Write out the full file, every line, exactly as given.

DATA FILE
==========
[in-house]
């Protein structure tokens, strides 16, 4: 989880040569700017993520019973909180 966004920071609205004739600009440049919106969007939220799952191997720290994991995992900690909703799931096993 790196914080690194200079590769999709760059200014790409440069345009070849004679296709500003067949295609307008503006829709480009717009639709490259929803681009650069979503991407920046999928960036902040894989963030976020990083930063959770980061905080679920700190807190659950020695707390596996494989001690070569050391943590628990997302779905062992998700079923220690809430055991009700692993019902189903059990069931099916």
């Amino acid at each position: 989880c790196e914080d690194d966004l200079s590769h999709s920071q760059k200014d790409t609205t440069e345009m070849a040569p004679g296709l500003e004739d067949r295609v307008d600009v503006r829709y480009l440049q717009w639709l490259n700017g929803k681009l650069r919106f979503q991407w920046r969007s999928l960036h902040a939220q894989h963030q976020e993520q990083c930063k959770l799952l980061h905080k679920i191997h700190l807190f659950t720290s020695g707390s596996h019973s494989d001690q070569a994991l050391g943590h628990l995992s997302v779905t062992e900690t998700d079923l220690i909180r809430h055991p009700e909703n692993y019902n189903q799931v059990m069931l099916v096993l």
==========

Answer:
[in-house]
């Protein structure tokens, strides 16, 4: 989880040569700017993520019973909180 966004920071609205004739600009440049919106969007939220799952191997720290994991995992900690909703799931096993 790196914080690194200079590769999709760059200014790409440069345009070849004679296709500003067949295609307008503006829709480009717009639709490259929803681009650069979503991407920046999928960036902040894989963030976020990083930063959770980061905080679920700190807190659950020695707390596996494989001690070569050391943590628990997302779905062992998700079923220690809430055991009700692993019902189903059990069931099916």
């Amino acid at each position: 989880c790196e914080d690194d966004l200079s590769h999709s920071q760059k200014d790409t609205t440069e345009m070849a040569p004679g296709l500003e004739d067949r295609v307008d600009v503006r829709y480009l440049q717009w639709l490259n700017g929803k681009l650069r919106f979503q991407w920046r969007s999928l960036h902040a939220q894989h963030q976020e993520q990083c930063k959770l799952l980061h905080k679920i191997h700190l807190f659950t720290s020695g707390s596996h019973s494989d001690q070569a994991l050391g943590h628990l995992s997302v779905t062992e900690t998700d079923l220690i909180r809430h055991p009700e909703n692993y019902n189903q799931v059990m069931l099916v096993l």